Last Mother's Day, Sarah Baldry and her family went out to dinner at the local T.G.I. Friday's. Shortly after she and her husband settled 4-year-old Megan and 11-month-old Kaitlyn into booster seats, a large group sat down in the next booth, with a handful of kids ranging from infancy to about age 5.
Even in the normal din of the family restaurant, their noise was overpowering. "These children were screaming, yelling, running up and down the restaurant, and throwing food," said Baldry, of Middleville, Michigan. "It was amazing how rude and out of control they were. At one point, I looked over, and there was actually a toddler walking on the table. And the parents weren't even trying to get them to behave."
The commotion was so awful that the waiter apologized profusely and offered the Baldrys dinner on the house. "I don't get it," Sarah said later. "I know it isn't easy, but I can manage to get my kids to sit still and to talk quietly in a restaurant. Why can't other people?"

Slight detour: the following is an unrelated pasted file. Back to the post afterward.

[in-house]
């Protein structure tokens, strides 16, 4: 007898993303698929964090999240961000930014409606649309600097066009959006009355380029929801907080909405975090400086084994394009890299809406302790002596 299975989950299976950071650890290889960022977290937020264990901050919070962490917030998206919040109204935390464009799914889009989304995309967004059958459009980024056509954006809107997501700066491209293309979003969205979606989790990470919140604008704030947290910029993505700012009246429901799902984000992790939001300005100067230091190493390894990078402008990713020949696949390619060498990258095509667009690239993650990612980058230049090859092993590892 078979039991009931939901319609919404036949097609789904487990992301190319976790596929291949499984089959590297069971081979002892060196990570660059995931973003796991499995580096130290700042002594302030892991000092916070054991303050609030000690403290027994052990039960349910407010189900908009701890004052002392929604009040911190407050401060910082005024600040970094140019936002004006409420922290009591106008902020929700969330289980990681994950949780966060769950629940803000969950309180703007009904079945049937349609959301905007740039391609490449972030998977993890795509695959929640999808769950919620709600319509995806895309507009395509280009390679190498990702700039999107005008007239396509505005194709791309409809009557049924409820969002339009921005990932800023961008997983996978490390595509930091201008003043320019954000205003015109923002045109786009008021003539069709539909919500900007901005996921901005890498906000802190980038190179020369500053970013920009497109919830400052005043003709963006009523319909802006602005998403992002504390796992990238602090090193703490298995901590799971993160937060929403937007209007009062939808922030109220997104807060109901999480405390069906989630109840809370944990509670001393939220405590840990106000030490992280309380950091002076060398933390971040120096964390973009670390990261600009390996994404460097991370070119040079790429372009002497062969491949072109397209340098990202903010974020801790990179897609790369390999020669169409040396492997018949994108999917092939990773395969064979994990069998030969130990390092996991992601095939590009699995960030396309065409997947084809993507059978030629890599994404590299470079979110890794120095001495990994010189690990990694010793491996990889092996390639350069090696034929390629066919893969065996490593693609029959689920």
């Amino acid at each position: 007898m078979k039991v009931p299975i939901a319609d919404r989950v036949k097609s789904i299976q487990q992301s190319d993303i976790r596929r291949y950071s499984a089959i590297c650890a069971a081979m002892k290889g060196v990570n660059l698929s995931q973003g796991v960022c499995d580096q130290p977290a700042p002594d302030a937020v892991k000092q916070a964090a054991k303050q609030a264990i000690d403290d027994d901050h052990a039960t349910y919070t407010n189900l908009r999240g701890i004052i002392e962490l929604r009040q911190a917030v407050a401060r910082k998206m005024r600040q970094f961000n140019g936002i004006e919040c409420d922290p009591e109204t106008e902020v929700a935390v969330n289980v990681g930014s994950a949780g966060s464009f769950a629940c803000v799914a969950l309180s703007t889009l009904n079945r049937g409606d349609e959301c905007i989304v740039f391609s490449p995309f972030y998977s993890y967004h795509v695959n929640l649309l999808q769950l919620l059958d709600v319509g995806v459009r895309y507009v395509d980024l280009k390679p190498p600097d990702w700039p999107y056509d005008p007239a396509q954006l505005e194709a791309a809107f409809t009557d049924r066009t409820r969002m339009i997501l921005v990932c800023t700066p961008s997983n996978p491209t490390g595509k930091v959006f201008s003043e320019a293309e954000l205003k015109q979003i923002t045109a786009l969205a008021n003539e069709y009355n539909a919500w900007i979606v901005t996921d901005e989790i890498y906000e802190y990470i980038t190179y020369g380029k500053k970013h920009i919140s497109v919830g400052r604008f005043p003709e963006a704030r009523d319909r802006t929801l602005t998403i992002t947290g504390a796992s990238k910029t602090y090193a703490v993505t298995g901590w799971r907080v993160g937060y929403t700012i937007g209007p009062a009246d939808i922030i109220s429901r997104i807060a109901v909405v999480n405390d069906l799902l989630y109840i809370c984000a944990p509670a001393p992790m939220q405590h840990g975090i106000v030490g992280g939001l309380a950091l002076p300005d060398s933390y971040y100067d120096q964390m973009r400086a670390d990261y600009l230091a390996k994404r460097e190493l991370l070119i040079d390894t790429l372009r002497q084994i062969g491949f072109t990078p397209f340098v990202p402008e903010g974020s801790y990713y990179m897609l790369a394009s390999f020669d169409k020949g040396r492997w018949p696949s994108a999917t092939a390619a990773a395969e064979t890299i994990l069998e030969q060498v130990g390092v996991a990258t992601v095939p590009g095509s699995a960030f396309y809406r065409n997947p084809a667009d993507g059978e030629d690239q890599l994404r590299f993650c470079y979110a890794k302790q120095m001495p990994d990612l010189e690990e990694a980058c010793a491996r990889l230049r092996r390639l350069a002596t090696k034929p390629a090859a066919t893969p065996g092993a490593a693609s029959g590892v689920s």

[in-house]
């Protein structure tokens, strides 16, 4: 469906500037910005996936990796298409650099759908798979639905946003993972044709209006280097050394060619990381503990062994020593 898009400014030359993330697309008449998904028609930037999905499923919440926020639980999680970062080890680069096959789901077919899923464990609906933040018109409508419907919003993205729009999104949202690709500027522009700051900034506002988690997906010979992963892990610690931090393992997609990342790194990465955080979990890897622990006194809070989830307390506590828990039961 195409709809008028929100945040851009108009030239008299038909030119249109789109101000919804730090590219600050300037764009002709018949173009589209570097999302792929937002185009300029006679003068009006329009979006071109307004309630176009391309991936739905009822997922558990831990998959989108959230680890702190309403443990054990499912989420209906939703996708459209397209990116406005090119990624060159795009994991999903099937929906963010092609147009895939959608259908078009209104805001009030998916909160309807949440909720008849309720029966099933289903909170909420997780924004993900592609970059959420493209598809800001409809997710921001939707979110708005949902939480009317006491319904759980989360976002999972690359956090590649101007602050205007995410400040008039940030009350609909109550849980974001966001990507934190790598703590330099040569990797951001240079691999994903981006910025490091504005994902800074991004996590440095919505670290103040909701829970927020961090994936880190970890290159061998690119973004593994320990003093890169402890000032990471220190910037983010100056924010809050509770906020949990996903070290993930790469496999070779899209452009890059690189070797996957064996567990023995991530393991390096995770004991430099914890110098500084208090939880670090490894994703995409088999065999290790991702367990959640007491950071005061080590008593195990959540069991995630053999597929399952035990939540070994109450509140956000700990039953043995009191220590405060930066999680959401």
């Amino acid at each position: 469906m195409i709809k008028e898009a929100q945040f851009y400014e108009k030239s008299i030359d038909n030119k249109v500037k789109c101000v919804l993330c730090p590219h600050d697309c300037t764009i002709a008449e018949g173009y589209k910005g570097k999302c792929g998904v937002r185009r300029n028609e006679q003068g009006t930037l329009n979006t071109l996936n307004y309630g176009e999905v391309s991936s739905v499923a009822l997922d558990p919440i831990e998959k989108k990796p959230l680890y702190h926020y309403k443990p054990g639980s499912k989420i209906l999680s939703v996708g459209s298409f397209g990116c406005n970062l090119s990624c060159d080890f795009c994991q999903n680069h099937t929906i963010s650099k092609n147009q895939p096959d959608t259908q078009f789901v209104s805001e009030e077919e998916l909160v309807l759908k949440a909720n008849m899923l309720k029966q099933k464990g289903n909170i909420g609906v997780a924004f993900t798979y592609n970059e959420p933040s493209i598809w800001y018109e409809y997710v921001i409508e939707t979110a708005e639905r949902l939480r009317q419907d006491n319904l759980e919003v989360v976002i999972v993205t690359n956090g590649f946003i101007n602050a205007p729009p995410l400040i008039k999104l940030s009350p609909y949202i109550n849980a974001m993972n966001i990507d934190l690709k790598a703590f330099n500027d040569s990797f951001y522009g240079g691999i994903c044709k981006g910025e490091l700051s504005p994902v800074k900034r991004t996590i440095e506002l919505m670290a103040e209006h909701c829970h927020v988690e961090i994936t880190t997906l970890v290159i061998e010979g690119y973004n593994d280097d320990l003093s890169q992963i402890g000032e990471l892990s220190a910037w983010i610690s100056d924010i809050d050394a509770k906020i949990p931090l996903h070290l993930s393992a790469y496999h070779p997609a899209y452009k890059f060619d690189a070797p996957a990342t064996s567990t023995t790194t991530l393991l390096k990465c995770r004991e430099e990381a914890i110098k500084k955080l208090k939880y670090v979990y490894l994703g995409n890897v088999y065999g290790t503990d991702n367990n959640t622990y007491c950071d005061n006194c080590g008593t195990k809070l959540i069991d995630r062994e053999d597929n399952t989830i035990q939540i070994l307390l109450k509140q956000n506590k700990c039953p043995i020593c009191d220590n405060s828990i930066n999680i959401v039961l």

Baldry isn't the only person asking that question. In a poll by Associated Press-Ipsos, 69 percent of respondents said that people were ruder today than they were a generation ago -- and children are among the worst offenders. Ninety-three percent said that today's parents are not doing a good job when it comes to teaching kids to behave politely.
No one is complaining, of course, about the age-appropriate tantrums that most kids have once in a while. And no one is labeling children as rude just because they occasionally hit, scream, or pout. What people are up in arms about is bona fide brattiness -- obnoxious public behavior that is totally ignored by the adult in charge. Scandalized, they share stories about the 4-year-old who kicked the back of their airplane seat all the way from Maine to Miami, the sassy 3-year-old who terrorized every checkout clerk at Target, or the 5-year-old Tony Soprano who knocked four kids down on his way to the monkey bars.